difference between a disk that has been properly sanitized and one
that's simply been reformatted. Both look blank to the untrained
technician—you need forensic tools to tell the difference. You also
need to put the drive in a working computer. So simply checking to see
if a disk is sanitized can be prohibitively expensive in many cases.
Another reason, we
suspect, is that most people don't appreciate the risk—the
used-computer market is literally awash with personal information from
businesses and individuals, yet there are relatively few cases of that
information being used for nefarious purposes.
The used-computer market is literally awash with personal
information from businesses and individuals, yet there are relatively
few cases of that information being used for nefarious purposes.
Is data left on salvaged hard drives
a problem for the typical CSO? I think it is. We spend so much time and
money trying to protect the information on our computers, it's utterly
irresponsible for us to then just throw it out. Why should the
confidentiality of data in your organization depend on the good
intentions of a person who buys one of your used drives?
Search and Recovery
This whole world of disk sanitization can be very off-putting to
the average CSO. Many people maintain that shadowy organizations such
as the National Security Agency can retrieve data from a hard drive
even after that data has been overwritten with a random pattern. Some
say that you need to overwrite a hard drive not once, but seven or even
Such lore has even made its way into
the disk sanitization programs. SuperScrubber from Jiiva, one of the
few Macintosh data sanitization products, offers five so-called
security levels: Simple (not secure), Simple + Verify (not secure),
Strong, Military and Paranoid. Why in heaven's name would a security
professional use a security program in a manner that the program itself
claims is not secure? Such attitudes and programs make the task of
erasing hard drives seem so daunting that many people are apparently
scared away. Why try to solve a problem that's basically unsolvable?
In fact, there is no unclassified
evidence that data on a modern hard drive can be recovered after it has
been overwritten with just a single pass of random information. Some
have made such claims, but no such recovery has ever been demonstrated
in public. Today's hard drives are specifically designed not to work
that way. When you save a new version of a Microsoft Word file on your
hard drive, for instance, you want to get the new—not the old—version.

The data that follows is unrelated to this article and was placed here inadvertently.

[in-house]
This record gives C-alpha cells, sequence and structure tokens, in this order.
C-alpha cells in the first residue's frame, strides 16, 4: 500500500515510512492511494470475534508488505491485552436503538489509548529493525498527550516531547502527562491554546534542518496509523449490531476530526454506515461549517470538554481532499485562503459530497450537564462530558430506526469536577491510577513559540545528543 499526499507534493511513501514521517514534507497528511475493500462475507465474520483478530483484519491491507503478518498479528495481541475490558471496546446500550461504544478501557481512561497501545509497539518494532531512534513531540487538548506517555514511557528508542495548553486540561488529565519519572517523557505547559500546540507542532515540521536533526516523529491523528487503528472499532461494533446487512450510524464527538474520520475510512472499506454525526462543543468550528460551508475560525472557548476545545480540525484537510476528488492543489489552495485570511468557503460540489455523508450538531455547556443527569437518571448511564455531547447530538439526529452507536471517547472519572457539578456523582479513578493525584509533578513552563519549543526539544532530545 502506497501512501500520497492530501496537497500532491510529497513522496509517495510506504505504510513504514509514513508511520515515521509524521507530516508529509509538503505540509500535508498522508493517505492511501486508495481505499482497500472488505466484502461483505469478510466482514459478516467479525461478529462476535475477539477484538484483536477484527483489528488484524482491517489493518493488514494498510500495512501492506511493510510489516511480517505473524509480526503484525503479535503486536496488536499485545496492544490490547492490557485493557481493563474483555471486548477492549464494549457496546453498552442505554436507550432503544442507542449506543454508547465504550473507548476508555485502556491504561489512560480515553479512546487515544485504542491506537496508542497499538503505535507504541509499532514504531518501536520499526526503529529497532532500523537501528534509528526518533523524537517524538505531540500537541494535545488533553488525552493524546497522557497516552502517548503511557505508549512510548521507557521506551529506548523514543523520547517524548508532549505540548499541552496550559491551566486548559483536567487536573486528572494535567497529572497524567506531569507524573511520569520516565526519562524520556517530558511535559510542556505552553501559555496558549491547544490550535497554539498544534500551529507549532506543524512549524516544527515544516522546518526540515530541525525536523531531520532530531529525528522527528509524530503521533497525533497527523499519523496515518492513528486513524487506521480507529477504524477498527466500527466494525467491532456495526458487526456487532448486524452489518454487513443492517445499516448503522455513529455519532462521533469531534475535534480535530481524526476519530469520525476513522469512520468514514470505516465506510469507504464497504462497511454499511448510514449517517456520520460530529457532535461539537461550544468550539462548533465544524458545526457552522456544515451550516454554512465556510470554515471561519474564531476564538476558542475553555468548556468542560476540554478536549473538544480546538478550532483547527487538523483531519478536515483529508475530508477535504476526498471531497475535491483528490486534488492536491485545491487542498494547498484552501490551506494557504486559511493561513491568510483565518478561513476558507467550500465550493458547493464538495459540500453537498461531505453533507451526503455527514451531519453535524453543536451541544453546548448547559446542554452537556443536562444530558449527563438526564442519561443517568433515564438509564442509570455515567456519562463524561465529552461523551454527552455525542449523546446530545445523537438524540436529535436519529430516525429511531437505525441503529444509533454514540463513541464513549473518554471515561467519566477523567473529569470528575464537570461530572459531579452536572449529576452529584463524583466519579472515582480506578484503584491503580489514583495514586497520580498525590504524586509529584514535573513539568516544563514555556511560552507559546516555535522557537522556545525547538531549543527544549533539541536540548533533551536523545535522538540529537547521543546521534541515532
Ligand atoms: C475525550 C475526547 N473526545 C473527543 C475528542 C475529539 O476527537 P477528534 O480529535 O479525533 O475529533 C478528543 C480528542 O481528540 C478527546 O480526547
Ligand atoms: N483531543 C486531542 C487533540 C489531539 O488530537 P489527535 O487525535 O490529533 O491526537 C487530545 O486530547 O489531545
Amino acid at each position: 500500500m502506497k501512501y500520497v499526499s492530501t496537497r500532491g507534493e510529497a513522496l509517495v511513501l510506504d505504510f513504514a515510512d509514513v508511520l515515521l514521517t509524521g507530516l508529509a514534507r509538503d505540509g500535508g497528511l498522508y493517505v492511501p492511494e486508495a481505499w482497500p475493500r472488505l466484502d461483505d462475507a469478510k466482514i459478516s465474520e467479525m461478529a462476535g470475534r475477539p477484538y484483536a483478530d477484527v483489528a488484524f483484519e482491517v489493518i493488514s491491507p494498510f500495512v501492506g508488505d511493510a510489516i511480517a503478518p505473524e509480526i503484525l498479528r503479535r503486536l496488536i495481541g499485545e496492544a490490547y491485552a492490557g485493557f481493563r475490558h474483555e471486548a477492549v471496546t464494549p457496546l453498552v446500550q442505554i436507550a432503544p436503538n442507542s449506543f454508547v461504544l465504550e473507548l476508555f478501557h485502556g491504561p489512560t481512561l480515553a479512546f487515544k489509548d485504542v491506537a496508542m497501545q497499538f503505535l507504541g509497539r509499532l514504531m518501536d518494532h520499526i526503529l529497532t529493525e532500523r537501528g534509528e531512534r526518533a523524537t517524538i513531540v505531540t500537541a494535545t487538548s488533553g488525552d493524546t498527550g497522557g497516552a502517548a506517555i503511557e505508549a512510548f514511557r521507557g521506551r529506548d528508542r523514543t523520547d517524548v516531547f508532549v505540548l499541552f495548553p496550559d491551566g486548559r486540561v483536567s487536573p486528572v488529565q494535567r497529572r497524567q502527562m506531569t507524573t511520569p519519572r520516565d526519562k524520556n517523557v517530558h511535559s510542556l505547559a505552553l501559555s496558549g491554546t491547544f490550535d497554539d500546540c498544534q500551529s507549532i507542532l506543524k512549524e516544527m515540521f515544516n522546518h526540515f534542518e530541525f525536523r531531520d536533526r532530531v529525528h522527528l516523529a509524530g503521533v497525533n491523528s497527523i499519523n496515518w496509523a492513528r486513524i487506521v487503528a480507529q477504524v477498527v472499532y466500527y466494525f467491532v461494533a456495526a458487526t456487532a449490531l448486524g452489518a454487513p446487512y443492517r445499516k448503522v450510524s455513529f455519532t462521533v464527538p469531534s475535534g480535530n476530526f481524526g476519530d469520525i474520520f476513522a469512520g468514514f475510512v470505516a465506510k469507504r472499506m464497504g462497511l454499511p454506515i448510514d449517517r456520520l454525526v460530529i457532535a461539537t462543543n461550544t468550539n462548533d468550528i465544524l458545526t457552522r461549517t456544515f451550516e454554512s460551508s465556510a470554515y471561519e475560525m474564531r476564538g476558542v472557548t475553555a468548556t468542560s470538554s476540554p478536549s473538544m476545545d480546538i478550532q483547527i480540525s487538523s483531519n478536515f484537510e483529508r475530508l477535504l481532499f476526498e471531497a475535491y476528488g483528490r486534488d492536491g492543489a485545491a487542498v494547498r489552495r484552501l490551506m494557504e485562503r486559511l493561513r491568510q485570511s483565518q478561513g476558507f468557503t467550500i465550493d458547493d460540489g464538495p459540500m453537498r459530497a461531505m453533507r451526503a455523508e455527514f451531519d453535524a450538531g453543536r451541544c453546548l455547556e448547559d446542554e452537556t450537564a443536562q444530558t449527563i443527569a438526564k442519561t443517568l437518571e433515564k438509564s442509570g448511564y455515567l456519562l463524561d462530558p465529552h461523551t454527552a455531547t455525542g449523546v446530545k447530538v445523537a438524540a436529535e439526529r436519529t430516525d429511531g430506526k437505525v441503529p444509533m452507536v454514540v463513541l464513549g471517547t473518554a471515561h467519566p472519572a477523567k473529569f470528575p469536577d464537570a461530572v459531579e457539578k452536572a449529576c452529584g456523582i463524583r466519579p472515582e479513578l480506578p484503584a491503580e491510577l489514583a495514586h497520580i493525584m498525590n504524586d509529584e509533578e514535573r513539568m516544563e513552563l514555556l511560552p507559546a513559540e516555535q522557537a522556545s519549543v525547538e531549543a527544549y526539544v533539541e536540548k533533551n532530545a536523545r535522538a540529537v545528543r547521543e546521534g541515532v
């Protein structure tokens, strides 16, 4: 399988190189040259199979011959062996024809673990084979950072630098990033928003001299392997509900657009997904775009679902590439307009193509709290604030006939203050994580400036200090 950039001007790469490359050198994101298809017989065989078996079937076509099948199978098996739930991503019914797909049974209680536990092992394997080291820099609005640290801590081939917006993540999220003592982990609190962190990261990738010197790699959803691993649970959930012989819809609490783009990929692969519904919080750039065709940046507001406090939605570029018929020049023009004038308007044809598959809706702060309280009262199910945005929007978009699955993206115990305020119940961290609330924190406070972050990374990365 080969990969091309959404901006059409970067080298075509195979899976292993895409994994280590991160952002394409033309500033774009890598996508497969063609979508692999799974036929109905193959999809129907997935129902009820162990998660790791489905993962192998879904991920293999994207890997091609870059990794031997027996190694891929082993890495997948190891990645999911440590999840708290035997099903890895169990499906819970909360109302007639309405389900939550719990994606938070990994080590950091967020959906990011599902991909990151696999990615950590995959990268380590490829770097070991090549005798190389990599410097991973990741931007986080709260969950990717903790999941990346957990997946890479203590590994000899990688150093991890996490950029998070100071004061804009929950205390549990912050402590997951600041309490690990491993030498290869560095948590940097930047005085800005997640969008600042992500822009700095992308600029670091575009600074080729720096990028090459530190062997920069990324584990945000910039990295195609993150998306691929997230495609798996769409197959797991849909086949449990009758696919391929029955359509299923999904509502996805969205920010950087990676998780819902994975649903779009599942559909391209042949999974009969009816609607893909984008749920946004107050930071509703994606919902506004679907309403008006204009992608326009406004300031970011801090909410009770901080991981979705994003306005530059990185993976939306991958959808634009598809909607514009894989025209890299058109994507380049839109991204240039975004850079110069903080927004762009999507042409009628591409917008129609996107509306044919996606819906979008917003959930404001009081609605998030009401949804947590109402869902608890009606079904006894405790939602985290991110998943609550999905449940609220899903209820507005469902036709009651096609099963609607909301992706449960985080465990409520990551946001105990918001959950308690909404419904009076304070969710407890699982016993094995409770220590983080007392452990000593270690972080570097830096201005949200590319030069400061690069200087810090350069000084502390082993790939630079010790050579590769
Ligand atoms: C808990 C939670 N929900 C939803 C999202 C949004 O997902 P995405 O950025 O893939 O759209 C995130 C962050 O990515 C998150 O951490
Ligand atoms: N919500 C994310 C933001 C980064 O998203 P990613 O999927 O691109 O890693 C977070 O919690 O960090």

A growing number of businesses offer
to properly sanitize, refurbish and reload your computers with "clean"
software before the machines are repurposed within your organization or
sold. Although outsourcing sounds attractive, I'm concerned that it is
exceptionally difficult to audit those companies and make sure they are
actually deleting your data.
In the end, preventive technology is
a better solution to the sanitization problem. If you use an encrypted
file system, you can sanitize a disk simply by erasing the key. I'd
like to see that sort of technology built in to hard drives. Or better,
perhaps someday soon, all disk drives will come with a self-destruct
feature—just like Star Trek's Enterprise did!
Simson Garfinkel, CISSP, is a technology writer based in the Boston
area. He is also CTO of Sandstorm Enterprises, an information warfare
software company. He can be reached at firstname.lastname@example.org.
ILLUSTRATION BY ANASTASIA VASILAKIS
Most Recent Responses:
I used their service it great. It takes 2 minutes per hard drive to
make the hard drive impossible to recover any data. To visit their
site: www.4needs.us. If you have any question contact:email@example.com
"In fact, there
is no unclassified evidence that data on a modern hard drive can be
recovered after it has been overwritten with just a single pass of
random information. Some have made such claims, but no such recovery
has ever been demonstrated in public. Today's hard drives are
specifically designed not to work that way."
The aforementioned quote from the article HARD DISK RISK is the most
definitive statement I've read re:sanitizing a hard drive. Yet I
continue to read articles and books that state to the contrary, the
most extreme statement being written by a Wallace Wang who says:
"...everything you do on your computer can be recovered and examined
So which is correct? Is there a real and final (irrevocable)
sanitization process available to business and private individuals, or
is every hard drive an infinite storage medium that can be excavated by
Roy Wells has the correct approach - I boiled my last hard drive for
thirty minutes then chopped it up - its the only really safe way -new
ones's are cheap enough today
Given the relatively low cost of hard drives, there is no reason not to
physically cut up the hard drive being discarded, thereby removing the
slightest doubt as to the security of the information contained
therein. After the cutting process, one need not worry what recovery
method a third party may employ; nobody is going to see that data ever
I agree that if you are going to reuse the drive internally, sanitizing
the drives with one of the utilities that attempts to make the data
unrecoverable is just fine. However, if the data on the hard drive is
the least bit sensitive, follow the lead of many defense contractors
and send the drive through a metal chipper instead of letting it out of
the organization (this prevents even sophisticated data recovery
methods). The additional security is worth the cost. If you are sure
that none of the data is sensitive, really sure, sanitizing the drives
and applying a Linux image seems a reasonable course of action (as long
as you are REALLY sure about the data).
Computer Waste Security Services, Inc.
Index of all responses to this column to date.